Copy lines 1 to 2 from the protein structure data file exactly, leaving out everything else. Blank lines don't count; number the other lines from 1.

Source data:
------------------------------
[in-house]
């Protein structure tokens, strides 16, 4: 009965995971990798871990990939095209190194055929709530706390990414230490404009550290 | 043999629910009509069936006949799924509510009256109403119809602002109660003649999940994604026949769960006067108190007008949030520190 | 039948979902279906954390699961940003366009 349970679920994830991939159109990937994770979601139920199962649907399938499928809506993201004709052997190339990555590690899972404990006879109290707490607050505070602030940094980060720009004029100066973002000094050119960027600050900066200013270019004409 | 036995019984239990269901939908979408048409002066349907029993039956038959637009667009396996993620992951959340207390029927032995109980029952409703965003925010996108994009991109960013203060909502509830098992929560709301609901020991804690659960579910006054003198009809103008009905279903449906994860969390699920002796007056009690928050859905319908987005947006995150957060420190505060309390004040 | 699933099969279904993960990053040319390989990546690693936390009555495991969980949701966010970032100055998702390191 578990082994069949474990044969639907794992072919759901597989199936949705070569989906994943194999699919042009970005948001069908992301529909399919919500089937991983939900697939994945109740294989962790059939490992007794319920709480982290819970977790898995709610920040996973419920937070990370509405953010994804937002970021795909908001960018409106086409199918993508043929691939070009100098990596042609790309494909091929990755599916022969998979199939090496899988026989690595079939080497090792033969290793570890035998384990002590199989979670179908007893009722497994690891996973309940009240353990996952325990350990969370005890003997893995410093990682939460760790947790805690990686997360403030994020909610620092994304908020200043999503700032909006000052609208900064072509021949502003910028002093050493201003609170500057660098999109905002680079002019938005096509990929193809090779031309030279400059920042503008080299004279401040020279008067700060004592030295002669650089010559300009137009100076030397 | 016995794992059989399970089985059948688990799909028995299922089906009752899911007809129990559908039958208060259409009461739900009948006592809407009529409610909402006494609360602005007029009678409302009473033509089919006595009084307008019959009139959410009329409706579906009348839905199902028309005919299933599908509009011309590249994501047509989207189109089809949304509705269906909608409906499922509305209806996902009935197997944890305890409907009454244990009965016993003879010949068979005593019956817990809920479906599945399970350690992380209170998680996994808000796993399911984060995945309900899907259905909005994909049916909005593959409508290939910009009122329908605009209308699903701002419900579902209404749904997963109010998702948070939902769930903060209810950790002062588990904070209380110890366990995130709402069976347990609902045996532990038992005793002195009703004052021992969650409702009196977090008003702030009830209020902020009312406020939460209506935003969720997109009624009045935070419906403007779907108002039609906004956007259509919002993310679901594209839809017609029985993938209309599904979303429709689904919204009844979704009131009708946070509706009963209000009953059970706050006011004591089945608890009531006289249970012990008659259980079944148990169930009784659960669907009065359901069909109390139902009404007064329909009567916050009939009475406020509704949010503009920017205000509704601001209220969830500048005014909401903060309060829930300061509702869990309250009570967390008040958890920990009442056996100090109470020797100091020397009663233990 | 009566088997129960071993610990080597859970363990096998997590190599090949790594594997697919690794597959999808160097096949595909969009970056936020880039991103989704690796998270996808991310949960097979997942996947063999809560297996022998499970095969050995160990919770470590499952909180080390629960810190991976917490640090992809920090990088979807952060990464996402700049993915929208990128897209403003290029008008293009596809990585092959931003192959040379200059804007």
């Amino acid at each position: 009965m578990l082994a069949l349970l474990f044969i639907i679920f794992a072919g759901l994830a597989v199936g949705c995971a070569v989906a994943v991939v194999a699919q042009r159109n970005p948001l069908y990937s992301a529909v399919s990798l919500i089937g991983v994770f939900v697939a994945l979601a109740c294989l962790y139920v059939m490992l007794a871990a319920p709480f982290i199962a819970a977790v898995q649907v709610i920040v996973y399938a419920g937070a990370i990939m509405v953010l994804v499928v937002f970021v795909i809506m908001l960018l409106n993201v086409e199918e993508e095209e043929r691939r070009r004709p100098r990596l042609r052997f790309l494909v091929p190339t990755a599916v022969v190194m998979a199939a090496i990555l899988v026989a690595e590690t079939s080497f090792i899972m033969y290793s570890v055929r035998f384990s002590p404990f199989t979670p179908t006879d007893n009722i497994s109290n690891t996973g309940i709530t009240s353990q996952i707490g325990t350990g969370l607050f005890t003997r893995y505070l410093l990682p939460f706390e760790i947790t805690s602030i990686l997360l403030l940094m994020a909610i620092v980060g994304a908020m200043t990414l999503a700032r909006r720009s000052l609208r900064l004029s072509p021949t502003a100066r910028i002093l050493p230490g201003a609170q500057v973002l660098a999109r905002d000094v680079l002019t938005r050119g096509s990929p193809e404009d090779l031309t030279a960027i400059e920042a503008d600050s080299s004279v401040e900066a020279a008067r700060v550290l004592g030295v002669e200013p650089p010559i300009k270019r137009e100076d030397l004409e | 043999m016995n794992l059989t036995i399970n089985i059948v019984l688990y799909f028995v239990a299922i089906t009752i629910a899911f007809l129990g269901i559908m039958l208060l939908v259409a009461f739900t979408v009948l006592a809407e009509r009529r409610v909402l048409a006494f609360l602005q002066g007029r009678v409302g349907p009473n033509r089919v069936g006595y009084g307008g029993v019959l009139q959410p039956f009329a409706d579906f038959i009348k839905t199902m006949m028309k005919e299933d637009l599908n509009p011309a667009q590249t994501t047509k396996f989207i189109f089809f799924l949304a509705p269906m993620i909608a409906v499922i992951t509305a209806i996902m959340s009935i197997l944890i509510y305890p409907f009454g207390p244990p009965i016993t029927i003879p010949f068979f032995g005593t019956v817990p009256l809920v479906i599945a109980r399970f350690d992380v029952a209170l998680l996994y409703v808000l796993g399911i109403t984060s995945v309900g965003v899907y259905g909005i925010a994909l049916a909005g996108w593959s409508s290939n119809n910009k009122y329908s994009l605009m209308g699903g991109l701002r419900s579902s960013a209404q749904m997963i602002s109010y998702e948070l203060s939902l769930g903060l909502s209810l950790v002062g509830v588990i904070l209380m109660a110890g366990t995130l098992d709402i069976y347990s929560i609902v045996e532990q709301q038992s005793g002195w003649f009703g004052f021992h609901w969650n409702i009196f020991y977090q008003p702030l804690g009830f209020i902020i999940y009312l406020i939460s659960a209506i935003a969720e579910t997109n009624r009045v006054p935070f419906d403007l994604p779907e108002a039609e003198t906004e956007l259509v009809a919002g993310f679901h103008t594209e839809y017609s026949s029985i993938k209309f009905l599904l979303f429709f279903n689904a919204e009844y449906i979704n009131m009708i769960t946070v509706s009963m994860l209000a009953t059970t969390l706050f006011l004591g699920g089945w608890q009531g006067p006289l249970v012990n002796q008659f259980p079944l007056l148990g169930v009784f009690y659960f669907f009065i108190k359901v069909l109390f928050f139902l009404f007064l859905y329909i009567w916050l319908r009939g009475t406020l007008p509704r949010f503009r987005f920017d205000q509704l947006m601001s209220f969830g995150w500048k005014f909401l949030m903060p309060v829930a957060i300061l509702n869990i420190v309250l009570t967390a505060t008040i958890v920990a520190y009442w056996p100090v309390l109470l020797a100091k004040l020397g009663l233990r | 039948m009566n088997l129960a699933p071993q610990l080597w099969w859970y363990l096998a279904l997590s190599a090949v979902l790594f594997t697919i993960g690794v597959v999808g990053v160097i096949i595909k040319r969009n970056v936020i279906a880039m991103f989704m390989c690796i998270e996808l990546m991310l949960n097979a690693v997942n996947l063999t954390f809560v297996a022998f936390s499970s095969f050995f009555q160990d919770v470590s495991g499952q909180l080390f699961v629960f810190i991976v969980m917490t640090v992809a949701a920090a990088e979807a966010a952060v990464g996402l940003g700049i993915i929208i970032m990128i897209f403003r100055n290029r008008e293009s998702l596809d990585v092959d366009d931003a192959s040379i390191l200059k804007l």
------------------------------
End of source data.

[in-house]
């Protein structure tokens, strides 16, 4: 009965995971990798871990990939095209190194055929709530706390990414230490404009550290 | 043999629910009509069936006949799924509510009256109403119809602002109660003649999940994604026949769960006067108190007008949030520190 | 039948979902279906954390699961940003366009 349970679920994830991939159109990937994770979601139920199962649907399938499928809506993201004709052997190339990555590690899972404990006879109290707490607050505070602030940094980060720009004029100066973002000094050119960027600050900066200013270019004409 | 036995019984239990269901939908979408048409002066349907029993039956038959637009667009396996993620992951959340207390029927032995109980029952409703965003925010996108994009991109960013203060909502509830098992929560709301609901020991804690659960579910006054003198009809103008009905279903449906994860969390699920002796007056009690928050859905319908987005947006995150957060420190505060309390004040 | 699933099969279904993960990053040319390989990546690693936390009555495991969980949701966010970032100055998702390191 578990082994069949474990044969639907794992072919759901597989199936949705070569989906994943194999699919042009970005948001069908992301529909399919919500089937991983939900697939994945109740294989962790059939490992007794319920709480982290819970977790898995709610920040996973419920937070990370509405953010994804937002970021795909908001960018409106086409199918993508043929691939070009100098990596042609790309494909091929990755599916022969998979199939090496899988026989690595079939080497090792033969290793570890035998384990002590199989979670179908007893009722497994690891996973309940009240353990996952325990350990969370005890003997893995410093990682939460760790947790805690990686997360403030994020909610620092994304908020200043999503700032909006000052609208900064072509021949502003910028002093050493201003609170500057660098999109905002680079002019938005096509990929193809090779031309030279400059920042503008080299004279401040020279008067700060004592030295002669650089010559300009137009100076030397 | 016995794992059989399970089985059948688990799909028995299922089906009752899911007809129990559908039958208060259409009461739900009948006592809407009529409610909402006494609360602005007029009678409302009473033509089919006595009084307008019959009139959410009329409706579906009348839905199902028309005919299933599908509009011309590249994501047509989207189109089809949304509705269906909608409906499922509305209806996902009935197997944890305890409907009454244990009965016993003879010949068979005593019956817990809920479906599945399970350690992380209170998680996994808000796993399911984060995945309900899907259905909005994909049916909005593959409508290939910009009122329908605009209308699903701002419900579902209404749904997963109010998702948070939902769930903060209810950790002062588990904070209380110890366990995130709402069976347990609902045996532990038992005793002195009703004052021992969650409702009196977090008003702030009830209020902020009312406020939460209506935003969720997109009624009045935070419906403007779907108002039609906004956007259509919002993310679901594209839809017609029985993938209309599904979303429709689904919204009844979704009131009708946070509706009963209000009953059970706050006011004591089945608890009531006289249970012990008659259980079944148990169930009784659960669907009065359901069909109390139902009404007064329909009567916050009939009475406020509704949010503009920017205000509704601001209220969830500048005014909401903060309060829930300061509702869990309250009570967390008040958890920990009442056996100090109470020797100091020397009663233990 | 009566088997129960071993610990080597859970363990096998997590190599090949790594594997697919690794597959999808160097096949595909969009970056936020880039991103989704690796998270996808991310949960097979997942996947063999809560297996022998499970095969050995160990919770470590499952909180080390629960810190991976917490640090992809920090990088979807952060990464996402700049993915929208990128897209403003290029008008293009596809990585092959931003192959040379200059804007």